Minecraft Legends gold is a valuable resource in the new strategy-building game, allowing you to construct better defences and structures to fend off the piglin hordes invading your realm. Unlike the original game where you can mine and smelt the precious metal, Minecraft Legends is a little different.
Your Allay helpers collect a variety of materials on command, and you can upgrade what they can gather at the well. Alas, gold is not one of these gatherable materials, and there are only a couple of specific methods that'll net you some. Here's how to get Minecraft Legends gold.
Minecraft Legends gold: How to find it
Unlike the original game, you can't get gold in Minecraft Legends from mining or smelting. Instead, you're going to have to defeat piglins to get it. While higher-tier piglin enemies seem to have a rare chance of dropping gold, the best way to get gold is to destroy the mining machines in their bases and outposts. You can recognise these from the screenshot above—they kind of look like drills with little glowy red bits in the top of them. Each one that you wreck nets you ten gold you can collect off the ground. There are usually a fair few dotted around a base, and since some are often on the outskirts, you won't even need to breach the defences to demolish them.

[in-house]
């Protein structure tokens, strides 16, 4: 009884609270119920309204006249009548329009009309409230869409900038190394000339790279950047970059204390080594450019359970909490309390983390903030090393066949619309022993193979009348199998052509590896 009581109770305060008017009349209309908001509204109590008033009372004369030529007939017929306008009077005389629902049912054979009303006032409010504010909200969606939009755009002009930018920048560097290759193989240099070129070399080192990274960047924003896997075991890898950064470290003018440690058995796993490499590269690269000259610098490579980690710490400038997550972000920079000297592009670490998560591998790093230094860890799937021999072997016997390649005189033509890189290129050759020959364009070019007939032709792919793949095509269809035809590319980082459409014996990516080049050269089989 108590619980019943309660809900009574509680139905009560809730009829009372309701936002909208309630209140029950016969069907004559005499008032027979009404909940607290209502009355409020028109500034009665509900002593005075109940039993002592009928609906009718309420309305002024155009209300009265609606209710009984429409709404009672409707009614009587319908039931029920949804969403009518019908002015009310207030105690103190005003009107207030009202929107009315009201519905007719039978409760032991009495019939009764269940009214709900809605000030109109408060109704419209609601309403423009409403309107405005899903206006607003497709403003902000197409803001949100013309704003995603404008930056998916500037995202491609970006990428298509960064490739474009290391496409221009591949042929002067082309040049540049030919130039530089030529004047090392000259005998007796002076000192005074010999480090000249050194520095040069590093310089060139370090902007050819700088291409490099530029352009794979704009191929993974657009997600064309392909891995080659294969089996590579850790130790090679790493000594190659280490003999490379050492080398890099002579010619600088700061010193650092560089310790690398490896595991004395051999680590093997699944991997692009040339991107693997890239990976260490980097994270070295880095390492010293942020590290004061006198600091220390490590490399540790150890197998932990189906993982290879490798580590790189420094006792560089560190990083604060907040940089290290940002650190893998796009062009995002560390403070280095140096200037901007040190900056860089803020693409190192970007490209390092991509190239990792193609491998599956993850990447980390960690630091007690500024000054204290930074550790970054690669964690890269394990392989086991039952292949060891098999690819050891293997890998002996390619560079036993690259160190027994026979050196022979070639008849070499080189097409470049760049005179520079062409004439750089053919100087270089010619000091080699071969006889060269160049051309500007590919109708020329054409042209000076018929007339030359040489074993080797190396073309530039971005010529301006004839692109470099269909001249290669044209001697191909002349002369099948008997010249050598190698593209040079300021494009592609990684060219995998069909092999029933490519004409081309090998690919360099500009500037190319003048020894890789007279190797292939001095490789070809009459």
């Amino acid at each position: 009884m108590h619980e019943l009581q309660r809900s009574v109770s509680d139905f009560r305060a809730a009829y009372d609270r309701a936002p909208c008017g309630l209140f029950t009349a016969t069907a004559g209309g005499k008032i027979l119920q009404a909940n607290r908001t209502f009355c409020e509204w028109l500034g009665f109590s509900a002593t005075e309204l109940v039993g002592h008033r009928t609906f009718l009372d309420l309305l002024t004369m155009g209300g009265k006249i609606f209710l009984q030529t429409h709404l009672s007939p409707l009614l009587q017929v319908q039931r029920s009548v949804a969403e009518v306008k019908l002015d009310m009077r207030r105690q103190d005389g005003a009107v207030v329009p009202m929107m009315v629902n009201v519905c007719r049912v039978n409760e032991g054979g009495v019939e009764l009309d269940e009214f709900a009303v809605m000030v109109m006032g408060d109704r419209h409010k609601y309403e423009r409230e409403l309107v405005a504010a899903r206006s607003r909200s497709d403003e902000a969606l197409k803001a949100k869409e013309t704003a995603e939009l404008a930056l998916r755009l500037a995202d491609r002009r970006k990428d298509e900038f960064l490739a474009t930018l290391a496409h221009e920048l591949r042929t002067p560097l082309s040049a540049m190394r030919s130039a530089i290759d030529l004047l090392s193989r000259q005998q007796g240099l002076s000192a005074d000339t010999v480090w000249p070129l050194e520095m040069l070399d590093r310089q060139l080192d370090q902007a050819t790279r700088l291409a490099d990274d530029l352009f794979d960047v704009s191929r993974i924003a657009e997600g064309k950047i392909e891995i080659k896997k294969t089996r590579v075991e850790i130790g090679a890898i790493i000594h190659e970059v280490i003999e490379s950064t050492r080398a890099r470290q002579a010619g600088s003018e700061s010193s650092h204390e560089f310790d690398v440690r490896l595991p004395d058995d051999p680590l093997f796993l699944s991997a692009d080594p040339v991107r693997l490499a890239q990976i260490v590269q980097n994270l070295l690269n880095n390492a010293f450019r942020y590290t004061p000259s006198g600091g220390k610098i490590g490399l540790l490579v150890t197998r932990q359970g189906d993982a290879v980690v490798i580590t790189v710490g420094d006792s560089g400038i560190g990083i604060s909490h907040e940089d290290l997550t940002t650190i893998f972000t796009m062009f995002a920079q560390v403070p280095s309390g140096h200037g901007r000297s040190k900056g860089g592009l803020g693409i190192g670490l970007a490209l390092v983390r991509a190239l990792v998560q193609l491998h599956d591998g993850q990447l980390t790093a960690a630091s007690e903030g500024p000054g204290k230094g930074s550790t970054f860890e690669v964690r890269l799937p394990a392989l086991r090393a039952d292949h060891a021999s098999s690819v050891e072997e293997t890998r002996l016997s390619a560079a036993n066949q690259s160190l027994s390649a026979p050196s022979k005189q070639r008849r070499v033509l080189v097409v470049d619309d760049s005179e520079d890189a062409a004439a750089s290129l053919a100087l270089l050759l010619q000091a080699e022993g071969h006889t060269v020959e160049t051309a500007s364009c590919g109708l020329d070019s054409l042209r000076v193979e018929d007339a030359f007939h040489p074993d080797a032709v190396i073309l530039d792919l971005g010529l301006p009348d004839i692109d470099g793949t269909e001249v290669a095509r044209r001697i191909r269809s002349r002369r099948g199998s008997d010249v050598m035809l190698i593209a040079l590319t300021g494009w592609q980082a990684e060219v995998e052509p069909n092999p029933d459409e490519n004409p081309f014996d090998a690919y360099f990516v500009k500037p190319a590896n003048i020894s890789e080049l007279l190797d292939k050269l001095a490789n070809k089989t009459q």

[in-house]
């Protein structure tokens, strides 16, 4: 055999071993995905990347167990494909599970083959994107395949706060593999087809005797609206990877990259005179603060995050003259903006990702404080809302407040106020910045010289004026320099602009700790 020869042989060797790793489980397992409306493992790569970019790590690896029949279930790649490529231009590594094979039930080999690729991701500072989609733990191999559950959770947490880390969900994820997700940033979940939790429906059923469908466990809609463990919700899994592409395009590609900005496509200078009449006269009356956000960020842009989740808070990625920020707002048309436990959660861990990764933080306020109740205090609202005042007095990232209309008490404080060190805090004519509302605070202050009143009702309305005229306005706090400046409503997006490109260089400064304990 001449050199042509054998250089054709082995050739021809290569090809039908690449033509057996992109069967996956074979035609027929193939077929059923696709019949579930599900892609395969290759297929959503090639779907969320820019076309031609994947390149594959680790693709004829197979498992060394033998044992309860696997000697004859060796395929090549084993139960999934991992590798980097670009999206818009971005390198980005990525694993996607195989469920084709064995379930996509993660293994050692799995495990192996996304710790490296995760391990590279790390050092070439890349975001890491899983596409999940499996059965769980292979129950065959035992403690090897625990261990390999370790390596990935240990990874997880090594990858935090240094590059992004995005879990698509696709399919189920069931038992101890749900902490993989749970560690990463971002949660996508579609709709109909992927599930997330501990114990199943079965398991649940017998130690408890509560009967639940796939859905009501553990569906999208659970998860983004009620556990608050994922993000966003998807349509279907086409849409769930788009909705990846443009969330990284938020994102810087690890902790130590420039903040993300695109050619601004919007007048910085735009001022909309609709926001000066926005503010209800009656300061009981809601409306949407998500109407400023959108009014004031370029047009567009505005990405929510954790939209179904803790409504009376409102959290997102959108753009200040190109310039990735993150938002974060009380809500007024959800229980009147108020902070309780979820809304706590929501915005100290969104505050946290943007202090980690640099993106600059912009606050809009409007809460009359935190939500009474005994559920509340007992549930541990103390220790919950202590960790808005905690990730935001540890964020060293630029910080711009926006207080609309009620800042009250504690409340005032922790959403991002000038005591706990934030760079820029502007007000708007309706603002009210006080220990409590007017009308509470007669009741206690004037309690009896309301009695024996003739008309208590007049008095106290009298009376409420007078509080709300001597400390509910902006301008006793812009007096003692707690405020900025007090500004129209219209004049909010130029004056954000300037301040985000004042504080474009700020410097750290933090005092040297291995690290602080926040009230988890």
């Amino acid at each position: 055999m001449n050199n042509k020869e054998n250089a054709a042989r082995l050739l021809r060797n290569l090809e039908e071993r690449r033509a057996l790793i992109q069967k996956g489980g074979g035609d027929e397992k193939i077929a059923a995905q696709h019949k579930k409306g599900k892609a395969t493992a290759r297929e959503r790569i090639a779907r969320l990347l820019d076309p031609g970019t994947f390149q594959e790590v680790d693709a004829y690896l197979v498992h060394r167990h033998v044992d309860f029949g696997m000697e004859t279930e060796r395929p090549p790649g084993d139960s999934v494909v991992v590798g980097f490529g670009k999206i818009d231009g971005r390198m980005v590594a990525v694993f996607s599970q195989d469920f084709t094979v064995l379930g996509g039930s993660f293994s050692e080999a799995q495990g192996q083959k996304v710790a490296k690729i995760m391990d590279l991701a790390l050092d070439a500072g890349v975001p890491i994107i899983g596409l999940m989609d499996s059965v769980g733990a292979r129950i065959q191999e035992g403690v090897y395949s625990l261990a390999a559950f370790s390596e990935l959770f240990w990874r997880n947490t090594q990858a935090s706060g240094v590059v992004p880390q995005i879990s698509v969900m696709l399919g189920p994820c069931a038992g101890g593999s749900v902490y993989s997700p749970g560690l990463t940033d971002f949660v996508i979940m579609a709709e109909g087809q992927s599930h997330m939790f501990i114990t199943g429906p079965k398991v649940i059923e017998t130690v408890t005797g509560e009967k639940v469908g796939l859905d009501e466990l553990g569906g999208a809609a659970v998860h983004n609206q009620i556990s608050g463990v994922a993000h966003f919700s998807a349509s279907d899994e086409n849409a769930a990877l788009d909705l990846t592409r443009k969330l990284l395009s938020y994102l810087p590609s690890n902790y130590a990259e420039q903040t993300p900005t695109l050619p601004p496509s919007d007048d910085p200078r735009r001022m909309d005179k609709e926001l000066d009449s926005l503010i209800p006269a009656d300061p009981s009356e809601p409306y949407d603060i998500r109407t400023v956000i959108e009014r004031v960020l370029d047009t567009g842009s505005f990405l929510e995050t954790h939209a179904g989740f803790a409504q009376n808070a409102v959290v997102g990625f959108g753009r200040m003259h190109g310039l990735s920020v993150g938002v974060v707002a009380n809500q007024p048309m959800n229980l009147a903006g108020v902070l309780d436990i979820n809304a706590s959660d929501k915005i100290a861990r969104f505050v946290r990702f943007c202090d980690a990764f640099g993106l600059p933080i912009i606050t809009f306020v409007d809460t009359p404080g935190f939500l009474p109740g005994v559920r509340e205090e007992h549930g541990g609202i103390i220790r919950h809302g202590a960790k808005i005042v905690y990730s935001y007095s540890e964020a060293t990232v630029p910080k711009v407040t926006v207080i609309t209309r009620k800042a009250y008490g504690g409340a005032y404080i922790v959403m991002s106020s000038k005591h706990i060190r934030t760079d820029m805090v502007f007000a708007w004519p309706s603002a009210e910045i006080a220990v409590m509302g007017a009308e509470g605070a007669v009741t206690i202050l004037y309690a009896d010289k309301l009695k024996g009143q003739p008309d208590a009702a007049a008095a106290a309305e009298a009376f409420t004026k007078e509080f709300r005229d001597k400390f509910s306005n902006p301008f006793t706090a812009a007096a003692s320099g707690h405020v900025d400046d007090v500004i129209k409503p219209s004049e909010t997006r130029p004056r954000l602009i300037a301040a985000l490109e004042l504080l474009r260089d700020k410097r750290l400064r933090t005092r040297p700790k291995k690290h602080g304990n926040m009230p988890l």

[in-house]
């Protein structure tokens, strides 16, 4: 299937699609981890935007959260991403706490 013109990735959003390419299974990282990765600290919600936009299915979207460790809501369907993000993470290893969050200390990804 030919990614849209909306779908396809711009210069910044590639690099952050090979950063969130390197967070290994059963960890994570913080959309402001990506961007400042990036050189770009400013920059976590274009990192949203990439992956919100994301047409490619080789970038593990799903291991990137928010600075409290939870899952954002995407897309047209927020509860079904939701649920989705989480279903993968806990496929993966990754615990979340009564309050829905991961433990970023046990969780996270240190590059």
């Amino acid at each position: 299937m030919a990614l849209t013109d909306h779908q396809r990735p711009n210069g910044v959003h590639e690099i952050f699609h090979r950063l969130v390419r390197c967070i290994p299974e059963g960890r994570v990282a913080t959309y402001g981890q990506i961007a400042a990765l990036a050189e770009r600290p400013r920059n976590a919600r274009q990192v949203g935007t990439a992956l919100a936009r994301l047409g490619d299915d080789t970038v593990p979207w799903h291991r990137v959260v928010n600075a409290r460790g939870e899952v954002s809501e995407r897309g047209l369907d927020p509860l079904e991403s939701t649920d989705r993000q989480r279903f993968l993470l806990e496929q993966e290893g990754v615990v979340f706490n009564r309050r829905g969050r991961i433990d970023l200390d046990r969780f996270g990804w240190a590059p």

If you really need gold, I'd suggest wrecking the mines before you destroy the portal at the base centre, since this removes all structures, and only gives you limited time to pick up the gold from each mining machine before it disappears. You can also get a lot of gold by opening the Piglin Chests that appear after you destroy a base or outpost. If you're struggling to destroy the machines without getting mobbed by Piglin enemies, remember that Cobblestone Golems are specialised in breaking buildings, and can demolish almost anything provided you distract some of the enemies attacking them.
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Sean's first PC games were Full Throttle and Total Annihilation and his taste has stayed much the same since. When not scouring games for secrets or bashing his head against puzzles, you'll find him revisiting old Total War campaigns, agonizing over his Destiny 2 fit, or still trying to finish the Horus Heresy. Sean has also written for EDGE, Eurogamer, PCGamesN, Wireframe, EGMNOW, and Inverse.